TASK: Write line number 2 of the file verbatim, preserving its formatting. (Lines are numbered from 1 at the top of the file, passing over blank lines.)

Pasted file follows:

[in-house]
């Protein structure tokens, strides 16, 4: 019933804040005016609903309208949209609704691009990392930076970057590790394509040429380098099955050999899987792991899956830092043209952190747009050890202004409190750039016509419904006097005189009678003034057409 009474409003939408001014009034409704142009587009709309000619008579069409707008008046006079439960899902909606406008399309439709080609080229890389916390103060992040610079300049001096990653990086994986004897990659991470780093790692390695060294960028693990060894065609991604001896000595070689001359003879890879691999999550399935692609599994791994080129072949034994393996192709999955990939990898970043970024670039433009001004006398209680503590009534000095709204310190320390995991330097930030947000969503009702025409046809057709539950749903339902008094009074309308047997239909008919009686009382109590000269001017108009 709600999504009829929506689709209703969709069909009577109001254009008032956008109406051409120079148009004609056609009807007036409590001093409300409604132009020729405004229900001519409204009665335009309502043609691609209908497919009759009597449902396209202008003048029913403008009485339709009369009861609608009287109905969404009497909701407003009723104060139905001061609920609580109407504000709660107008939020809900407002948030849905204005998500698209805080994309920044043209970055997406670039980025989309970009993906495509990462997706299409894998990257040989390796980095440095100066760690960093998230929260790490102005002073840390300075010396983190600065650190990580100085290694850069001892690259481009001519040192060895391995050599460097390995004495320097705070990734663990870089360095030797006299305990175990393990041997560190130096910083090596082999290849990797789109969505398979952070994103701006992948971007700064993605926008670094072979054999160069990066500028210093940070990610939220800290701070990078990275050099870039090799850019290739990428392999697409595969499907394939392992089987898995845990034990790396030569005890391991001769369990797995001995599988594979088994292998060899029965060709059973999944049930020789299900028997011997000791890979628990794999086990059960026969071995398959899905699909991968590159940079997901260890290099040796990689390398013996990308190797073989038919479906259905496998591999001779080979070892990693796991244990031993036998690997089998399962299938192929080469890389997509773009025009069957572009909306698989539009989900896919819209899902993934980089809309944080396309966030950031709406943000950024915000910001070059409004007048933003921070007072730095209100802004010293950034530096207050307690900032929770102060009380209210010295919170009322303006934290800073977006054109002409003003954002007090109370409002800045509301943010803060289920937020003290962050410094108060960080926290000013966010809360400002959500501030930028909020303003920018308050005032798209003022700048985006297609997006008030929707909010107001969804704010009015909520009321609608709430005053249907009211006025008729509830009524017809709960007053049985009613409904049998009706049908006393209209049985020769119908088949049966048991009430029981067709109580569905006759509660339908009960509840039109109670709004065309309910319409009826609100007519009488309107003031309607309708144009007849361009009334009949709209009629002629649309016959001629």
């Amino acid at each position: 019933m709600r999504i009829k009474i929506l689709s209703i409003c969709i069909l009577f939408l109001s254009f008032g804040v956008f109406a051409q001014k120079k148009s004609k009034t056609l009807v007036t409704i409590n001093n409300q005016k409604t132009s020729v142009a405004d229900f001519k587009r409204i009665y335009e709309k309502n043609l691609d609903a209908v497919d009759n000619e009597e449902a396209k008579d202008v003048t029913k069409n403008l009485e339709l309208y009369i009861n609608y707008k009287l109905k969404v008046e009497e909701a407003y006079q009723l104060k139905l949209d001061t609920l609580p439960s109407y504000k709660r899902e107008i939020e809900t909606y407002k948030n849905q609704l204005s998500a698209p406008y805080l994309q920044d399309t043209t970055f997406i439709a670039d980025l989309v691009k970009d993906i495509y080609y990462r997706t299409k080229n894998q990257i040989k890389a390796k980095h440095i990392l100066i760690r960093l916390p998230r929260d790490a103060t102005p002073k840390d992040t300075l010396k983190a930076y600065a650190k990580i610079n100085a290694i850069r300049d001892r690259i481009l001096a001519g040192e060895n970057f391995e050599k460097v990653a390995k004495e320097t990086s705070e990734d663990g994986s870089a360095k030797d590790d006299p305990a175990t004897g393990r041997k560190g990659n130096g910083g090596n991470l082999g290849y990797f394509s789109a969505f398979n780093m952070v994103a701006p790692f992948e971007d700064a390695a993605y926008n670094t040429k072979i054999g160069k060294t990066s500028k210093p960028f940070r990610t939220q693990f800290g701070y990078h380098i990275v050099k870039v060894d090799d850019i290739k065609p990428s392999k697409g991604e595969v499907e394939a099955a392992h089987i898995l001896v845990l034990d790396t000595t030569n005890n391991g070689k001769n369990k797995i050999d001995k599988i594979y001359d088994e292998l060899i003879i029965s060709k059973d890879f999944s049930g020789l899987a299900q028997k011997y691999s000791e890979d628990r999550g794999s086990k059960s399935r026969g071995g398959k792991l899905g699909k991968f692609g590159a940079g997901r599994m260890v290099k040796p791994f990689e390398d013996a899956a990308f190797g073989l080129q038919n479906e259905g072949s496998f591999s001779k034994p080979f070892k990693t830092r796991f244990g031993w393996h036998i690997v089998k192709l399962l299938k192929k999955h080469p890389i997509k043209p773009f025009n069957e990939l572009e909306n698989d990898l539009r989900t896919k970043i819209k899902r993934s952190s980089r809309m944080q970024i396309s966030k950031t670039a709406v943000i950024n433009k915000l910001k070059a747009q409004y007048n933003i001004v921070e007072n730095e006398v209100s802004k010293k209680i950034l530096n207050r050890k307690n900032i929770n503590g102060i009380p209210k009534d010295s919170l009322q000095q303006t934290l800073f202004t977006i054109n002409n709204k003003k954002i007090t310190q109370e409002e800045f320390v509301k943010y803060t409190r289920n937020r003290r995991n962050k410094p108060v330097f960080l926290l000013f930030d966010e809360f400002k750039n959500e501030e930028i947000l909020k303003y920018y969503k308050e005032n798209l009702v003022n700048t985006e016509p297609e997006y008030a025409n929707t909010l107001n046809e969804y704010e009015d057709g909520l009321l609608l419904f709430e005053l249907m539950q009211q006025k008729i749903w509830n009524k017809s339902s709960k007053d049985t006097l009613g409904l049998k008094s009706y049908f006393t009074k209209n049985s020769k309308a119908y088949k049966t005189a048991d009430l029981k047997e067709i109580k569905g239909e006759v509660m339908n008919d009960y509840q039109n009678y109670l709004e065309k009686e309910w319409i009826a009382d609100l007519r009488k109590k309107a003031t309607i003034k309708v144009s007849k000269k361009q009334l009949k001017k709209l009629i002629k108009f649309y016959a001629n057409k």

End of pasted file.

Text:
């Protein structure tokens, strides 16, 4: 019933804040005016609903309208949209609704691009990392930076970057590790394509040429380098099955050999899987792991899956830092043209952190747009050890202004409190750039016509419904006097005189009678003034057409 009474409003939408001014009034409704142009587009709309000619008579069409707008008046006079439960899902909606406008399309439709080609080229890389916390103060992040610079300049001096990653990086994986004897990659991470780093790692390695060294960028693990060894065609991604001896000595070689001359003879890879691999999550399935692609599994791994080129072949034994393996192709999955990939990898970043970024670039433009001004006398209680503590009534000095709204310190320390995991330097930030947000969503009702025409046809057709539950749903339902008094009074309308047997239909008919009686009382109590000269001017108009 709600999504009829929506689709209703969709069909009577109001254009008032956008109406051409120079148009004609056609009807007036409590001093409300409604132009020729405004229900001519409204009665335009309502043609691609209908497919009759009597449902396209202008003048029913403008009485339709009369009861609608009287109905969404009497909701407003009723104060139905001061609920609580109407504000709660107008939020809900407002948030849905204005998500698209805080994309920044043209970055997406670039980025989309970009993906495509990462997706299409894998990257040989390796980095440095100066760690960093998230929260790490102005002073840390300075010396983190600065650190990580100085290694850069001892690259481009001519040192060895391995050599460097390995004495320097705070990734663990870089360095030797006299305990175990393990041997560190130096910083090596082999290849990797789109969505398979952070994103701006992948971007700064993605926008670094072979054999160069990066500028210093940070990610939220800290701070990078990275050099870039090799850019290739990428392999697409595969499907394939392992089987898995845990034990790396030569005890391991001769369990797995001995599988594979088994292998060899029965060709059973999944049930020789299900028997011997000791890979628990794999086990059960026969071995398959899905699909991968590159940079997901260890290099040796990689390398013996990308190797073989038919479906259905496998591999001779080979070892990693796991244990031993036998690997089998399962299938192929080469890389997509773009025009069957572009909306698989539009989900896919819209899902993934980089809309944080396309966030950031709406943000950024915000910001070059409004007048933003921070007072730095209100802004010293950034530096207050307690900032929770102060009380209210010295919170009322303006934290800073977006054109002409003003954002007090109370409002800045509301943010803060289920937020003290962050410094108060960080926290000013966010809360400002959500501030930028909020303003920018308050005032798209003022700048985006297609997006008030929707909010107001969804704010009015909520009321609608709430005053249907009211006025008729509830009524017809709960007053049985009613409904049998009706049908006393209209049985020769119908088949049966048991009430029981067709109580569905006759509660339908009960509840039109109670709004065309309910319409009826609100007519009488309107003031309607309708144009007849361009009334009949709209009629002629649309016959001629």